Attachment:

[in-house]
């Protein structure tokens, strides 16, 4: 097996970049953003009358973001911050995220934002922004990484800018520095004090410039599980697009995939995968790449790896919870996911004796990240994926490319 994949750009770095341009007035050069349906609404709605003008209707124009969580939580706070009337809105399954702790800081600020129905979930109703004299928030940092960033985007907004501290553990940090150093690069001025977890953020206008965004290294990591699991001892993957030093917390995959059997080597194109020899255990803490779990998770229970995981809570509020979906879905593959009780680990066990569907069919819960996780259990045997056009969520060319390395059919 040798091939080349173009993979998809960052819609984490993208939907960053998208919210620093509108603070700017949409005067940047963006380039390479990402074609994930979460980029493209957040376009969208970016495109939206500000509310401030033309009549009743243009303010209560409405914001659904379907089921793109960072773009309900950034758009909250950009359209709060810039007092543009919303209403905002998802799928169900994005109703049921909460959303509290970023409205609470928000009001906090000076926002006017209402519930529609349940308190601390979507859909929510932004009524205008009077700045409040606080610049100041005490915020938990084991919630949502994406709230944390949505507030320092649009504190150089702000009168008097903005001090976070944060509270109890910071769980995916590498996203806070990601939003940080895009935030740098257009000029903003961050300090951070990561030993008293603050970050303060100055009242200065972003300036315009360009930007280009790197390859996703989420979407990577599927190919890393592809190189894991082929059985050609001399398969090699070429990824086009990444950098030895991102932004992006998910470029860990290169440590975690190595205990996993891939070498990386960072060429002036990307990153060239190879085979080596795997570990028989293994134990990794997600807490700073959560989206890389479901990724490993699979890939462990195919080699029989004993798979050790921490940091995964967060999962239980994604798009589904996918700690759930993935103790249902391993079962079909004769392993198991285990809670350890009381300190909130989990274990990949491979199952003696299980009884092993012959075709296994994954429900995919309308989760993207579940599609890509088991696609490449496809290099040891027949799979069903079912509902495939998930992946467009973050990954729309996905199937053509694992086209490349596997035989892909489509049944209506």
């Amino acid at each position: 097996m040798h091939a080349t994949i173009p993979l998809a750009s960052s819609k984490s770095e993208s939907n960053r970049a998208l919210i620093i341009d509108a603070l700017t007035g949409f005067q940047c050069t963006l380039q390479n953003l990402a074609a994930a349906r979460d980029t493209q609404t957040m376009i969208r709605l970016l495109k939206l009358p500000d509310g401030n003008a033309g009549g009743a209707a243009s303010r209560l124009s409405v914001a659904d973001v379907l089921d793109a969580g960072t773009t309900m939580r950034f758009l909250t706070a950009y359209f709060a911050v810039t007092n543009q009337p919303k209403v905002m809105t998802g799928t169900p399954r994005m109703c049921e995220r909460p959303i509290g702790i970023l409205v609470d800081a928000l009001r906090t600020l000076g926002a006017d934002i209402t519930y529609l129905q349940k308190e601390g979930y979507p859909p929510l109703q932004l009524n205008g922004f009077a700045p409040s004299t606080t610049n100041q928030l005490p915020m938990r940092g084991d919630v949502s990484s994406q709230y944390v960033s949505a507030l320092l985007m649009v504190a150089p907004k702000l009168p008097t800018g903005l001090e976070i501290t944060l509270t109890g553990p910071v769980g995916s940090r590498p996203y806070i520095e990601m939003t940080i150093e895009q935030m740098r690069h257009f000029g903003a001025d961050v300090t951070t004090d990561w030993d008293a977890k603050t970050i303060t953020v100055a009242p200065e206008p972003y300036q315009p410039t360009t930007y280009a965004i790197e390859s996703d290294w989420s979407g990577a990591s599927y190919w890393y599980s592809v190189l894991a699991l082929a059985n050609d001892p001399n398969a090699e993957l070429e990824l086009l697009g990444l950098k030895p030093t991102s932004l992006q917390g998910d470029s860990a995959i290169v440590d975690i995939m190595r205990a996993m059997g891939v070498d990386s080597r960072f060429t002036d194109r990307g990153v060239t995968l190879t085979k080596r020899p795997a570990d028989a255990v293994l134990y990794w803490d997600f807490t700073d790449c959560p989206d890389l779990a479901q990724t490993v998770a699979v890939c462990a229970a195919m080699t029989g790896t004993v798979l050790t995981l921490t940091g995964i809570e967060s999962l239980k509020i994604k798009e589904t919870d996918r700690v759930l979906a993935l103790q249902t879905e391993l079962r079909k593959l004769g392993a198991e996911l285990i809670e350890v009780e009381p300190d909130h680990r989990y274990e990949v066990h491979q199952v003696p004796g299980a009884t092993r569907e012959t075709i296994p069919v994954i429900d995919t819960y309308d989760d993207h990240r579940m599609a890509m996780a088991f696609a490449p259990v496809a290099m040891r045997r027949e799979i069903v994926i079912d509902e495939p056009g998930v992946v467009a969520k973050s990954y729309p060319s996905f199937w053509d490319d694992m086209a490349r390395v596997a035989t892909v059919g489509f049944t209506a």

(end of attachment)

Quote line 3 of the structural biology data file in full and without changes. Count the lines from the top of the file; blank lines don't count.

């Amino acid at each position: 097996m040798h091939a080349t994949i173009p993979l998809a750009s960052s819609k984490s770095e993208s939907n960053r970049a998208l919210i620093i341009d509108a603070l700017t007035g949409f005067q940047c050069t963006l380039q390479n953003l990402a074609a994930a349906r979460d980029t493209q609404t957040m376009i969208r709605l970016l495109k939206l009358p500000d509310g401030n003008a033309g009549g009743a209707a243009s303010r209560l124009s409405v914001a659904d973001v379907l089921d793109a969580g960072t773009t309900m939580r950034f758009l909250t706070a950009y359209f709060a911050v810039t007092n543009q009337p919303k209403v905002m809105t998802g799928t169900p399954r994005m109703c049921e995220r909460p959303i509290g702790i970023l409205v609470d800081a928000l009001r906090t600020l000076g926002a006017d934002i209402t519930y529609l129905q349940k308190e601390g979930y979507p859909p929510l109703q932004l009524n205008g922004f009077a700045p409040s004299t606080t610049n100041q928030l005490p915020m938990r940092g084991d919630v949502s990484s994406q709230y944390v960033s949505a507030l320092l985007m649009v504190a150089p907004k702000l009168p008097t800018g903005l001090e976070i501290t944060l509270t109890g553990p910071v769980g995916s940090r590498p996203y806070i520095e990601m939003t940080i150093e895009q935030m740098r690069h257009f000029g903003a001025d961050v300090t951070t004090d990561w030993d008293a977890k603050t970050i303060t953020v100055a009242p200065e206008p972003y300036q315009p410039t360009t930007y280009a965004i790197e390859s996703d290294w989420s979407g990577a990591s599927y190919w890393y599980s592809v190189l894991a699991l082929a059985n050609d001892p001399n398969a090699e993957l070429e990824l086009l697009g990444l950098k030895p030093t991102s932004l992006q917390g998910d470029s860990a995959i290169v440590d975690i995939m190595r205990a996993m059997g891939v070498d990386s080597r960072f060429t002036d194109r990307g990153v060239t995968l190879t085979k080596r020899p795997a570990d028989a255990v293994l134990y990794w803490d997600f807490t700073d790449c959560p989206d890389l779990a479901q990724t490993v998770a699979v890939c462990a229970a195919m080699t029989g790896t004993v798979l050790t995981l921490t940091g995964i809570e967060s999962l239980k509020i994604k798009e589904t919870d996918r700690v759930l979906a993935l103790q249902t879905e391993l079962r079909k593959l004769g392993a198991e996911l285990i809670e350890v009780e009381p300190d909130h680990r989990y274990e990949v066990h491979q199952v003696p004796g299980a009884t092993r569907e012959t075709i296994p069919v994954i429900d995919t819960y309308d989760d993207h990240r579940m599609a890509m996780a088991f696609a490449p259990v496809a290099m040891r045997r027949e799979i069903v994926i079912d509902e495939p056009g998930v992946v467009a969520k973050s990954y729309p060319s996905f199937w053509d490319d694992m086209a490349r390395v596997a035989t892909v059919g489509f049944t209506a």